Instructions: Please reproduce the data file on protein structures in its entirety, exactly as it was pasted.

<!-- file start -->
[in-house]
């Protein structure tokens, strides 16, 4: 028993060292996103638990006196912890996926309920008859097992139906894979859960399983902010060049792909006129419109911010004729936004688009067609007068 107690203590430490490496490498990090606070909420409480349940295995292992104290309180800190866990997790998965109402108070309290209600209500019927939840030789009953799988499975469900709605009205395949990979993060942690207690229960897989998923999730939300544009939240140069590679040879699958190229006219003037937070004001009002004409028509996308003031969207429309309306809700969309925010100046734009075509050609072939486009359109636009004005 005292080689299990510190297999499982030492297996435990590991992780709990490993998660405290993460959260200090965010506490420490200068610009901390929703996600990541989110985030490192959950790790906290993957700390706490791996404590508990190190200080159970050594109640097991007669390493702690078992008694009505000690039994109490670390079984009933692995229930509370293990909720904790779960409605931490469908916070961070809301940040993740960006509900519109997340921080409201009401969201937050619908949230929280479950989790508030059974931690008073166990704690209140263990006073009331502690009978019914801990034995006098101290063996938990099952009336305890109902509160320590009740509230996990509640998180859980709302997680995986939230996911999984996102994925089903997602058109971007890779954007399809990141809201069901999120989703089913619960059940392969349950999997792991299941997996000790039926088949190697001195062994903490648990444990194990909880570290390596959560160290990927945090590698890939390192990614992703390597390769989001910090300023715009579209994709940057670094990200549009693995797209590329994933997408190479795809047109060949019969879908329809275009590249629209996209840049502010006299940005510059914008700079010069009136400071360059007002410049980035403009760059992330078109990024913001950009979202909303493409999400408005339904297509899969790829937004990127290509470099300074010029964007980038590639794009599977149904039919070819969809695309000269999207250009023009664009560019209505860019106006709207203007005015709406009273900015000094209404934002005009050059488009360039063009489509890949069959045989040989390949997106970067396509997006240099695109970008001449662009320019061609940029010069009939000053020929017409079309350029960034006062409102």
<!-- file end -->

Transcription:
[in-house]
């Protein structure tokens, strides 16, 4: 028993060292996103638990006196912890996926309920008859097992139906894979859960399983902010060049792909006129419109911010004729936004688009067609007068 107690203590430490490496490498990090606070909420409480349940295995292992104290309180800190866990997790998965109402108070309290209600209500019927939840030789009953799988499975469900709605009205395949990979993060942690207690229960897989998923999730939300544009939240140069590679040879699958190229006219003037937070004001009002004409028509996308003031969207429309309306809700969309925010100046734009075509050609072939486009359109636009004005 005292080689299990510190297999499982030492297996435990590991992780709990490993998660405290993460959260200090965010506490420490200068610009901390929703996600990541989110985030490192959950790790906290993957700390706490791996404590508990190190200080159970050594109640097991007669390493702690078992008694009505000690039994109490670390079984009933692995229930509370293990909720904790779960409605931490469908916070961070809301940040993740960006509900519109997340921080409201009401969201937050619908949230929280479950989790508030059974931690008073166990704690209140263990006073009331502690009978019914801990034995006098101290063996938990099952009336305890109902509160320590009740509230996990509640998180859980709302997680995986939230996911999984996102994925089903997602058109971007890779954007399809990141809201069901999120989703089913619960059940392969349950999997792991299941997996000790039926088949190697001195062994903490648990444990194990909880570290390596959560160290990927945090590698890939390192990614992703390597390769989001910090300023715009579209994709940057670094990200549009693995797209590329994933997408190479795809047109060949019969879908329809275009590249629209996209840049502010006299940005510059914008700079010069009136400071360059007002410049980035403009760059992330078109990024913001950009979202909303493409999400408005339904297509899969790829937004990127290509470099300074010029964007980038590639794009599977149904039919070819969809695309000269999207250009023009664009560019209505860019106006709207203007005015709406009273900015000094209404934002005009050059488009360039063009489509890949069959045989040989390949997106970067396509997006240099695109970008001449662009320019061609940029010069009939000053020929017409079309350029960034006062409102």